You have to be receptive to both praise and criticism for it to work properly though. “Even more valuable but more painful is that we hear the things that we’ve done wrong. And it’s great to hear it because we have time to fix it and we’re going to fix it. If we didn’t have this early access period, we had to just take these lumps out of release. That would be that.”
It is clear the commitment the studio has to utilize their time in Early Access. So much so that Torchlight III probably would not be possible without it.
In such a crowded space in the ARPG genre, it can be hard for a game to get noticed. Despite its legion of fans, there has to be something extra that pushes the game into the spotlight. For the team, it is the ease of entry into Torchlight III that is an easy sell.
“We’re kind of almost the most approachable of the RPG, you know we’re not as hardcore as a Path of Exile, which we’d love,” Schaefer said. “But it’s also kind of a more hardcore game, you open it up and you see the giant web of skills and it’s something that you have to really be sort of a, an RPG player to get into initially.”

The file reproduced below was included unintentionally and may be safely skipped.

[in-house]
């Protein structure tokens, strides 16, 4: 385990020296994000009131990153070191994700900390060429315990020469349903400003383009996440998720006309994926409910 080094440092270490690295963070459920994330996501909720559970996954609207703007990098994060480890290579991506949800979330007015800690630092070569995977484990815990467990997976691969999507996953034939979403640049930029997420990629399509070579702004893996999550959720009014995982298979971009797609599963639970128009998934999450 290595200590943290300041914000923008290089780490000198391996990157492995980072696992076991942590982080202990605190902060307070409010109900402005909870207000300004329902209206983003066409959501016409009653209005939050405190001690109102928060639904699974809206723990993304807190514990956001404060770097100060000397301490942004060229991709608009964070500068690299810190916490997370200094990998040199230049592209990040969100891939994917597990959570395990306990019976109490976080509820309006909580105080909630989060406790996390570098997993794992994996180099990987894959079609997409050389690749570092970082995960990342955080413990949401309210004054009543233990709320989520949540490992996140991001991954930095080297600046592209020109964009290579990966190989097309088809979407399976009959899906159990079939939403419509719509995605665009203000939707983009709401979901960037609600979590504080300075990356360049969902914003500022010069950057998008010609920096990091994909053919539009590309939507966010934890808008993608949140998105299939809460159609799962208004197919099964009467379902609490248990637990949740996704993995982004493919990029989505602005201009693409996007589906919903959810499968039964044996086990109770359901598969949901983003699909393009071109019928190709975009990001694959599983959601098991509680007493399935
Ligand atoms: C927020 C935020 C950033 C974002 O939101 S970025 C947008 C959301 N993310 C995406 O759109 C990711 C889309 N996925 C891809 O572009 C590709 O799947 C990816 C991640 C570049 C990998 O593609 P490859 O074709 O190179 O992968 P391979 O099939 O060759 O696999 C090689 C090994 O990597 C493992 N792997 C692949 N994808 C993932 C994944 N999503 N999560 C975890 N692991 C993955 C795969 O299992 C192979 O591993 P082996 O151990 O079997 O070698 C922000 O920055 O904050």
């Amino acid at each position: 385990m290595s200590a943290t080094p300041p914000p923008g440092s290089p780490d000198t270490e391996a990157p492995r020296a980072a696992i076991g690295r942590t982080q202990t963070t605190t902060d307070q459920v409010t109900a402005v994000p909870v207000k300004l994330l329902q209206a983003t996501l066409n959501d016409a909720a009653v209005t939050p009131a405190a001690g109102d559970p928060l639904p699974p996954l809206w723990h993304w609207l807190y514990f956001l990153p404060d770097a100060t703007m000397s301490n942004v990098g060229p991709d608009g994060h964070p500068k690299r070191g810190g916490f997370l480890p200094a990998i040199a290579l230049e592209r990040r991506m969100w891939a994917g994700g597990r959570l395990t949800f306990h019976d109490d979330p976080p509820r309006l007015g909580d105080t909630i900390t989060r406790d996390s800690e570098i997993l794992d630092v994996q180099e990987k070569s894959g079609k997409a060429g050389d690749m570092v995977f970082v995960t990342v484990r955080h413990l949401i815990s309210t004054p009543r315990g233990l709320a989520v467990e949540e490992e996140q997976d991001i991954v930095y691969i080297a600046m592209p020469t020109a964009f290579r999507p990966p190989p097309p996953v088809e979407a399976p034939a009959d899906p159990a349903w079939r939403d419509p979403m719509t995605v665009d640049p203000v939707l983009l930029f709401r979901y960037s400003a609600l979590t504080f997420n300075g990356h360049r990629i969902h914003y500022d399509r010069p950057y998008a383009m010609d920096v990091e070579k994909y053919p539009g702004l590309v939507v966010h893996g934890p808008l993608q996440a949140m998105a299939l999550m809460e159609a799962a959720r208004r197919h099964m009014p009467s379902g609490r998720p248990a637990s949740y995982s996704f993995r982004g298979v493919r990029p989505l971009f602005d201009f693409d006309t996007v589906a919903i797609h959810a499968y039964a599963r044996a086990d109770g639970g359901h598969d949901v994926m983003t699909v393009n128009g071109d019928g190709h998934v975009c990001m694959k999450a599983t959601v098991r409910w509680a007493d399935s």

That, plus the “more colorful” and lightheartedness of Torchlight III makes the series a viable alternative to the likes of its more dark and gory counterparts. The additions of Forts in the new entry also marks a drastically different approach to keeping players invested. The decision to include the features stemmed from the game’s initial MMO roots, of giving players a shared area that could serve as a hub as well.
“So, these are places where you’ll not only see other people walking around and doing stuff, but you’ll want to explore other people’s forts just to see the kind of the cool things that they’ve done with it and if there’s anything on there that’s useful for you,” Schaefer said.
While you may embark on adventures on your own, it would help to see a friendly face every once in a while. With the number of customization options, every fort will likely be different. When pressed on whether we would see future updates where PvP becomes an option with these areas, Schaefer shared that the idea has certainly crossed the team’s minds. Fort wars, anyone?
As we head towards a likely release by the end of 2020, were interested to see if Torchlight III can find its voice again.
This interview was edited for clarity purposes.